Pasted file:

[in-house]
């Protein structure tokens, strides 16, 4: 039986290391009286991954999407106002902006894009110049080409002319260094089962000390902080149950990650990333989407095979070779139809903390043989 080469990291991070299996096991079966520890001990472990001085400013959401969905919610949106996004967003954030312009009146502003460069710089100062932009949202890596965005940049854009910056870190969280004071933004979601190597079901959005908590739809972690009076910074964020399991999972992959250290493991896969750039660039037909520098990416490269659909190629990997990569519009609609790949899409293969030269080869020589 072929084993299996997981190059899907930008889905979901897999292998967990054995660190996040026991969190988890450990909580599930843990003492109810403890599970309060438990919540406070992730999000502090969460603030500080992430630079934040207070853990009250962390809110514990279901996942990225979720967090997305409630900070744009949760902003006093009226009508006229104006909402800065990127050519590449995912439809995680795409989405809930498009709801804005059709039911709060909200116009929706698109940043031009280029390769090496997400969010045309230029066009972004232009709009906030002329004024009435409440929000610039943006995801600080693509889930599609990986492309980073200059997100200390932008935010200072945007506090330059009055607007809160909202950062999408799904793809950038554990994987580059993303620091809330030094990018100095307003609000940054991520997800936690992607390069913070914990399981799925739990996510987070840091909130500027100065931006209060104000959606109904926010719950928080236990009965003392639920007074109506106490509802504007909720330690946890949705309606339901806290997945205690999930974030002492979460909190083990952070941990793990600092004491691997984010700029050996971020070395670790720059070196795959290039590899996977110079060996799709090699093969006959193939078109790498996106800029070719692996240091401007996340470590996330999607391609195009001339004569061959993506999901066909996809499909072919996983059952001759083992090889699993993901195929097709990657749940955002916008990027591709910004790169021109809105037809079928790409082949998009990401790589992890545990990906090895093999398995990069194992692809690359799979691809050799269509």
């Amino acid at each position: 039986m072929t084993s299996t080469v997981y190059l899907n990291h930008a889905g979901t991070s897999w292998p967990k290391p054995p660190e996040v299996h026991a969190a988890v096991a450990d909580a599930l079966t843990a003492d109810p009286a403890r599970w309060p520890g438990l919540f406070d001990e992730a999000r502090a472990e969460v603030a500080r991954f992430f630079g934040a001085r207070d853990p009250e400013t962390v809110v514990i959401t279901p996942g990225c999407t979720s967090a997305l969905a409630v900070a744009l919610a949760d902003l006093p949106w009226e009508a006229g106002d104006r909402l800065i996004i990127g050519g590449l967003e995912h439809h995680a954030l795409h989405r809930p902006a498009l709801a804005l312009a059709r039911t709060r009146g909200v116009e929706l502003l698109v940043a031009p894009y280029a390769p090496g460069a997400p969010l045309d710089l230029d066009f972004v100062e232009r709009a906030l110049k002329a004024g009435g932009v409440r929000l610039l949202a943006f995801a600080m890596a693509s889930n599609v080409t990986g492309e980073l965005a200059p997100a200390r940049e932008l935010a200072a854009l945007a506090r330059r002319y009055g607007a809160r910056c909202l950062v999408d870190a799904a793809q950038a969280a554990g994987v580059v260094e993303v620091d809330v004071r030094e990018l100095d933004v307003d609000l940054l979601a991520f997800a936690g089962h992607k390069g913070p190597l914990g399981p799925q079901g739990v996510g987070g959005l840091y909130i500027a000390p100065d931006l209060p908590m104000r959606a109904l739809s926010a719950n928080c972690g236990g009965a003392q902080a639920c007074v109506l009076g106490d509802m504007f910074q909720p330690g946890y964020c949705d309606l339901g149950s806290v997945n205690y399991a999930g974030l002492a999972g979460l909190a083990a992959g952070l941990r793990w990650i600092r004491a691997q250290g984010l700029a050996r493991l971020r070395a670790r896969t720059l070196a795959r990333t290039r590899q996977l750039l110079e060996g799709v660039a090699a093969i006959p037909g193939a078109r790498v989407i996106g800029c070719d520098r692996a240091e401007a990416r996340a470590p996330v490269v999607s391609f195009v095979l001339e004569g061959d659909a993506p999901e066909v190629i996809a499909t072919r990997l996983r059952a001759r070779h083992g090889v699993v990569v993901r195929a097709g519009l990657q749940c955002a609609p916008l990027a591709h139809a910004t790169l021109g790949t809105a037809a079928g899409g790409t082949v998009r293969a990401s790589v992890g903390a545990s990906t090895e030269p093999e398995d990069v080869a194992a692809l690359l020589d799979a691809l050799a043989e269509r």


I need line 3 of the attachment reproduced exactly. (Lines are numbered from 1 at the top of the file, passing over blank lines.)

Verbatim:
């Amino acid at each position: 039986m072929t084993s299996t080469v997981y190059l899907n990291h930008a889905g979901t991070s897999w292998p967990k290391p054995p660190e996040v299996h026991a969190a988890v096991a450990d909580a599930l079966t843990a003492d109810p009286a403890r599970w309060p520890g438990l919540f406070d001990e992730a999000r502090a472990e969460v603030a500080r991954f992430f630079g934040a001085r207070d853990p009250e400013t962390v809110v514990i959401t279901p996942g990225c999407t979720s967090a997305l969905a409630v900070a744009l919610a949760d902003l006093p949106w009226e009508a006229g106002d104006r909402l800065i996004i990127g050519g590449l967003e995912h439809h995680a954030l795409h989405r809930p902006a498009l709801a804005l312009a059709r039911t709060r009146g909200v116009e929706l502003l698109v940043a031009p894009y280029a390769p090496g460069a997400p969010l045309d710089l230029d066009f972004v100062e232009r709009a906030l110049k002329a004024g009435g932009v409440r929000l610039l949202a943006f995801a600080m890596a693509s889930n599609v080409t990986g492309e980073l965005a200059p997100a200390r940049e932008l935010a200072a854009l945007a506090r330059r002319y009055g607007a809160r910056c909202l950062v999408d870190a799904a793809q950038a969280a554990g994987v580059v260094e993303v620091d809330v004071r030094e990018l100095d933004v307003d609000l940054l979601a991520f997800a936690g089962h992607k390069g913070p190597l914990g399981p799925q079901g739990v996510g987070g959005l840091y909130i500027a000390p100065d931006l209060p908590m104000r959606a109904l739809s926010a719950n928080c972690g236990g009965a003392q902080a639920c007074v109506l009076g106490d509802m504007f910074q909720p330690g946890y964020c949705d309606l339901g149950s806290v997945n205690y399991a999930g974030l002492a999972g979460l909190a083990a992959g952070l941990r793990w990650i600092r004491a691997q250290g984010l700029a050996r493991l971020r070395a670790r896969t720059l070196a795959r990333t290039r590899q996977l750039l110079e060996g799709v660039a090699a093969i006959p037909g193939a078109r790498v989407i996106g800029c070719d520098r692996a240091e401007a990416r996340a470590p996330v490269v999607s391609f195009v095979l001339e004569g061959d659909a993506p999901e066909v190629i996809a499909t072919r990997l996983r059952a001759r070779h083992g090889v699993v990569v993901r195929a097709g519009l990657q749940c955002a609609p916008l990027a591709h139809a910004t790169l021109g790949t809105a037809a079928g899409g790409t082949v998009r293969a990401s790589v992890g903390a545990s990906t090895e030269p093999e398995d990069v080869a194992a692809l690359l020589d799979a691809l050799a043989e269509r």